Golf Oil Painting of Wimbledon Common by Edwin Harris

Golf Oil Painting of Wimbledon Common by Edwin Harris



Golf Painting, Wimbledon Common by Edwin Harris.
A well executed painting, oil on canvas, by Edwin Harris. The painting depicts a group of golfers, a threesome putting on the green at Wimbledon common in front of the Windmill. It is signed and dated 1912 in the bottom left hand corner.

Framed size: 20 x 24 inches

Edwin Lawson James Harris (1891 - 1961) was an English landscape artist born in West Sussex. Harris exhibited from 1912 at various galleries including the Royal Academy. Harris was an accomplished cricketer, as was his father, playing first class cricket for Sussex from 1922 to 1924.

taken from

The Wimbledon Town Golf Club was founded at a meeting held at the Wimbledon Hill Hotel (now the Dog and Fox) on February 20th 1908. Membership was limited to 100 residents of Wimbledon and the entrance fee and annual subscription at one guinea each. The Common course was also being played (as it is now) by London Scottish Golf Club, and a ladies' golf club that was absorbed by Royal Wimbledon in 1930.
Playing was permitted by the Conservators only on Tuesdays, Thursdays, and Saturdays. Each player had to employ a caddy, a practice which continued into the 1920's. In April 1912 the Club moved into part of what is now our present clubhouse in Camp Road.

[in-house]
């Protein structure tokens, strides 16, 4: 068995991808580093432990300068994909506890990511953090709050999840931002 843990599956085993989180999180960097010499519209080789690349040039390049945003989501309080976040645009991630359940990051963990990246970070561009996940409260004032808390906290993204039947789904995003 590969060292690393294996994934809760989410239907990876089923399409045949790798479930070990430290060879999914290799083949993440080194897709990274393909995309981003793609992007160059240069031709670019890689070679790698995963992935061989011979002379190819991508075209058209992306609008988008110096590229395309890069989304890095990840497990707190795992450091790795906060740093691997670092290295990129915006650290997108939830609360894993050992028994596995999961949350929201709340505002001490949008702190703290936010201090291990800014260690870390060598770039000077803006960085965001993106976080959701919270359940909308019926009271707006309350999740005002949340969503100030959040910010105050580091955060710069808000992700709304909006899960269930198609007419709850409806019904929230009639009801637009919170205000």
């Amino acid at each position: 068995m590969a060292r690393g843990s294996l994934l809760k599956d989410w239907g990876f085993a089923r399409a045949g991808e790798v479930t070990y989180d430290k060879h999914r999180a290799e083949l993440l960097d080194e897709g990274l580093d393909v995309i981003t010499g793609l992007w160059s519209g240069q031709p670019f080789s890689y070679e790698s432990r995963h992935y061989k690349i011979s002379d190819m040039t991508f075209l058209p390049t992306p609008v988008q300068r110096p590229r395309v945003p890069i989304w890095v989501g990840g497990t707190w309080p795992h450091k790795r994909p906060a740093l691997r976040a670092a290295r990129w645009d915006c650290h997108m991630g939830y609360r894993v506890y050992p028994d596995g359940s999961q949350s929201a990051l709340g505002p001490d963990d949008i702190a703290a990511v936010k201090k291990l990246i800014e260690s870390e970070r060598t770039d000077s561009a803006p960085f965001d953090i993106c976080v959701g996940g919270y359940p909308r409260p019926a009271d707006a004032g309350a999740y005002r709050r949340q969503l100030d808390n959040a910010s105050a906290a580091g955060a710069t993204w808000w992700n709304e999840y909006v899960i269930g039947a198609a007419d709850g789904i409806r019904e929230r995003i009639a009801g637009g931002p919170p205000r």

During the First World War much of the Common was taken over by the War Office. The course was not returned to the clubs until 1922 and tedious negotiations with the War Office for compensation went on well into the 1920's.  In 1919 the South London Golf Club amalgamated with WCGC. Our name became "Wimbledon Common and South London Golf Club" and was simplified to Wimbledon Common Golf Club in 1928.
The 1939-45 war was a huge setback for the club. Many members left for military service and the Common was taken over by the military. The course was largely unplayable. At end of the war the pre-war green keeper, Don Kernick, was re-hired and repairs of wartime damage were slowly made to the course. The government was again notoriously slow in granting reparations and the financial situation became precarious. Club members themselves helped maintain and improve the clubhouse facilities.
After the austerity period of the late 1940's, the Club gradually recovered.  The green keepers' hut and trolley shed were moved to the back of the building thereby improving the outside appearance. In 1976 major additions were made to the clubhouse - most notably to the bar area. Maximum possible drinking space has always been one of the cornerstones of the Club, a tradition unlikely to disappear.
The Club reached its 75th anniversary in 1983, since when it has undergone significant change. Probably the most fundamental change in membership was the admission of ladies as members in April 2005.  The Ladies Section has got off to a strong start in a very short period of time.
In 2008 the Club celebrated its 100th with a year-long calendar of activities and celebrations. Since then the Club has continued to flourish, recruiting over 60 new members in 2012. The Ladies Section now have a brand new changing room, opened in September 2012 by Gladiator "Jet" Diane Youdale. Most recently our Club President Jack Miles celebrated his centenary on 10th March 2013. Jack has been recognised by the book of Guinness World Records for being the oldest active golf club president in the world. In 2016 Jack was appointed President Emeritus.


Height 34 cm / 13 12"
Width 44.5 cm / 17 "
Framed height 52.5 cm / 20 "
Framed width 62.5 cm / 24 34"





Oil on canvas



Champions, Hookers & Dew Sweepers No.3

Very Good.